With the situation worsening in violence-hit Iraq, India Saturday said it has flown in officials to three Iraqi cities to help evacuate Indians wanting to return home and asserted that “all national assets are in readiness if required” to be deployed to help the 39 Indians in captivity in militant-held Mosul.
As Sunni militants led by the Islamic State of Iraq and Greater Syria (ISIS), also known as Islamic State of Iraq and the Levant (ISIL), closed in on capital Baghdad, external affairs ministry spokesperson Syed Akbaruddin said that officials from the ministry have been flown to Iraq to help in the evacuation of Indians from the cities of Najaf, Karbala and Basra “which are in relatively safe zones”.
The move comes as more and more Indians from among the 10,000 working in Iraq have said they want to return. The US-based Human Rights Watch, citing satellite imagery and photographs, said the Sunni militants have massacred around 190 Iraqi soldiers in mass executions over the past fortnight in Tikrit.
The spokesperson said the 39 Indian nationals held captive in Mosul are unharmed and being “provided for”. The ISIS militants have overrun Mosul and Tikrit, the hometown of late Iraqi dictator Saddam Hussein.
Asked what steps the government is taking to get the captured Indians freed, Akbaruddin said the government has “some leads” about the Indians and that it is a “national endeavour” to get them released.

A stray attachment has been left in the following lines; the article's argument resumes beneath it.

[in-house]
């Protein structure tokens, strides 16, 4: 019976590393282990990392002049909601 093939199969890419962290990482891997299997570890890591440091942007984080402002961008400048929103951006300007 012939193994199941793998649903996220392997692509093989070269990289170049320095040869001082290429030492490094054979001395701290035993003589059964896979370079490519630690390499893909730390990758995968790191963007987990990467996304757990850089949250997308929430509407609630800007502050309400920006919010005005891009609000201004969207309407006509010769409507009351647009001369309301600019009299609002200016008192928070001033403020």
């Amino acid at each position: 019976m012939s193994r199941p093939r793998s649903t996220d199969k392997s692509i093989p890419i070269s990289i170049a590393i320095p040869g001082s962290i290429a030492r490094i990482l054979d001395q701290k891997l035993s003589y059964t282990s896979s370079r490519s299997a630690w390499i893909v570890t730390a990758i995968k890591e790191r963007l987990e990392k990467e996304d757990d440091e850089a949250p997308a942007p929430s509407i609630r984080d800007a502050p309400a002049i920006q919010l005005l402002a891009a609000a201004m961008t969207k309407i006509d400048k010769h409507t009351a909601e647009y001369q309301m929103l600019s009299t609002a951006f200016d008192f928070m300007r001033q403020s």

“All national assets will be in readiness if required” to be deployed, he said amid reports that India has deployed a warship in the Persian Gulf to remain on standby. The step to deploy the warship was reportedly taken after a meeting of the crisis management group on Friday.
Akbaruddin said keeping in mind the situation, the government is moving “extremely carefully” and taking it “step by step”. To a question whether the government was in talks with regional neighbours for help in freeing the 39 Indians, he reiterated that the government was knocking on all doors – “the front doors, the back doors and the trap doors”.
On the 46 Indian nurses stranded in a Tikrit hospital, the spokesperson said they are safe and that Indian Ambassador Ajay Kumar had spoken to them Saturday. He said the nurses were “worried” in the wake of the fresh fighting that broke out in Tikrit as the Iraqi government forces tried to retake the city.
Akbaruddin discounted reports of any explosion having taken place where the nurses are. “There was no explosion in the university campus (where the nurses are). He said the fighting was taking place “some distance away”.
Around 100 Indian nationals continue to remain in the conflict zone in Iraq, mainly the northern areas that have been overrun by the militants. A few days ago 17 Indians had been evacuated by helicopter from the conflict zone of Samarra.
In Basra, Najaf and Karbala, officials of the Indian external affairs ministry have set up “mobile offices” to help Indian workers with evacuation, said the spokesperson. The Indian nationals would be helped with their travel documents, with their contractual agreements by speaking with their employers or sponsors, and also with air tickets, he added.
There are around 12 Indian officials now helping out with evacuation efforts of Indians in the safer zones of Iraq, while a core group is dealing with the issue of freeing the Indians in captivity and evacuating those in Tikrit. Twelve more MEA officials would be flying down over the next two days to bolster the evacuation effort.
External Affairs Minister Sushma Swaraj, who has been monitoring the situation in Iraq, has called a meeting of Indian heads of mission of the Gulf nations. The Indian ambassador in Iraq would not be attending as he is required to be present in Baghdad.